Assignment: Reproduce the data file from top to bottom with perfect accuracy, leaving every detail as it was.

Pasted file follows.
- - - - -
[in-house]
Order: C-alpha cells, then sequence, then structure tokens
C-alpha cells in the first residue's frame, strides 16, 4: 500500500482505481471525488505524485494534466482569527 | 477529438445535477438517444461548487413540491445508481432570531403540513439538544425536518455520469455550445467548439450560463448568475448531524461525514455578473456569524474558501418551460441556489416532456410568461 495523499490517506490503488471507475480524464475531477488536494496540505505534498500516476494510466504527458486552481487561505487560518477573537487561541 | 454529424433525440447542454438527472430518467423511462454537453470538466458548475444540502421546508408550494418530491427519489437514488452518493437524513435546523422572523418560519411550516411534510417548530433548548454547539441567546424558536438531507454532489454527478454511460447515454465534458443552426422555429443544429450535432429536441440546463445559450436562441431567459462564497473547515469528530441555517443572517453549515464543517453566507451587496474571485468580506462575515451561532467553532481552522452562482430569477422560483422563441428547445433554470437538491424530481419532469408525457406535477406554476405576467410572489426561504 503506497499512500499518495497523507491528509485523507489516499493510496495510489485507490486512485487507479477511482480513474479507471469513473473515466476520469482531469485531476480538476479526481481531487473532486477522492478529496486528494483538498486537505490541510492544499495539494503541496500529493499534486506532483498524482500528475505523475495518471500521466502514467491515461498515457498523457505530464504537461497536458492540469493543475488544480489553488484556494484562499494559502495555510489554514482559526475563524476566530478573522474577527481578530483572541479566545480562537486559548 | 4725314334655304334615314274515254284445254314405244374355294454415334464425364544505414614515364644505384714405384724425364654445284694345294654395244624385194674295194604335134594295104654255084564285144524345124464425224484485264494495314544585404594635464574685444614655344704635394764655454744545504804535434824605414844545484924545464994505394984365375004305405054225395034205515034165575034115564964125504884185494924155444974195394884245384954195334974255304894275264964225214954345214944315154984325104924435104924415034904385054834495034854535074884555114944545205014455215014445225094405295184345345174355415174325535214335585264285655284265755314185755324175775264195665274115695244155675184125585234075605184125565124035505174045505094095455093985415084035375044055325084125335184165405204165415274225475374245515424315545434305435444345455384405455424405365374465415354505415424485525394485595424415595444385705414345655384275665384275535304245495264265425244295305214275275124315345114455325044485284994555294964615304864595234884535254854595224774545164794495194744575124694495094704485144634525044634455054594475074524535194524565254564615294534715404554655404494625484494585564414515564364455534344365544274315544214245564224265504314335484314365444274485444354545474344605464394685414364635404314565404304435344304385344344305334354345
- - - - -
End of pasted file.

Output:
[in-house]
Order: C-alpha cells, then sequence, then structure tokens
C-alpha cells in the first residue's frame, strides 16, 4: 500500500482505481471525488505524485494534466482569527 | 477529438445535477438517444461548487413540491445508481432570531403540513439538544425536518455520469455550445467548439450560463448568475448531524461525514455578473456569524474558501418551460441556489416532456410568461 495523499490517506490503488471507475480524464475531477488536494496540505505534498500516476494510466504527458486552481487561505487560518477573537487561541 | 454529424433525440447542454438527472430518467423511462454537453470538466458548475444540502421546508408550494418530491427519489437514488452518493437524513435546523422572523418560519411550516411534510417548530433548548454547539441567546424558536438531507454532489454527478454511460447515454465534458443552426422555429443544429450535432429536441440546463445559450436562441431567459462564497473547515469528530441555517443572517453549515464543517453566507451587496474571485468580506462575515451561532467553532481552522452562482430569477422560483422563441428547445433554470437538491424530481419532469408525457406535477406554476405576467410572489426561504 503506497499512500499518495497523507491528509485523507489516499493510496495510489485507490486512485487507479477511482480513474479507471469513473473515466476520469482531469485531476480538476479526481481531487473532486477522492478529496486528494483538498486537505490541510492544499495539494503541496500529493499534486506532483498524482500528475505523475495518471500521466502514467491515461498515457498523457505530464504537461497536458492540469493543475488544480489553488484556494484562499494559502495555510489554514482559526475563524476566530478573522474577527481578530483572541479566545480562537486559548 | 4725314334655304334615314274515254284445254314405244374355294454415334464425364544505414614515364644505384714405384724425364654445284694345294654395244624385194674295194604335134594295104654255084564285144524345124464425224484485264494495314544585404594635464574685444614655344704635394764655454744545504804535434824605414844545484924545464994505394984365375004305405054225395034205515034165575034115564964125504884185494924155444974195394884245384954195334974255304894275264964225214954345214944315154984325104924435104924415034904385054834495034854535074884555114944545205014455215014445225094405295184345345174355415174325535214335585264285655284265755314185755324175775264195665274115695244155675184125585234075605184125565124035505174045505094095455093985415084035375044055325084125335184165405204165415274225475374245515424315545434305435444345455384405455424405365374465415354505415424485525394485595424415595444385705414345655384275665384275535304245495264265425244295305214275275124315345114455325044485284994555294964615304864595234884535254854595224774545164794495194744575124694495094704485144634525044634455054594475074524535194524565254564615294534715404554655404494625484494585564414515564364455534344365544274315544214245564224265504314335484314365444274485444354545474344605464394685414364635404314565404304435344304385344344305334354345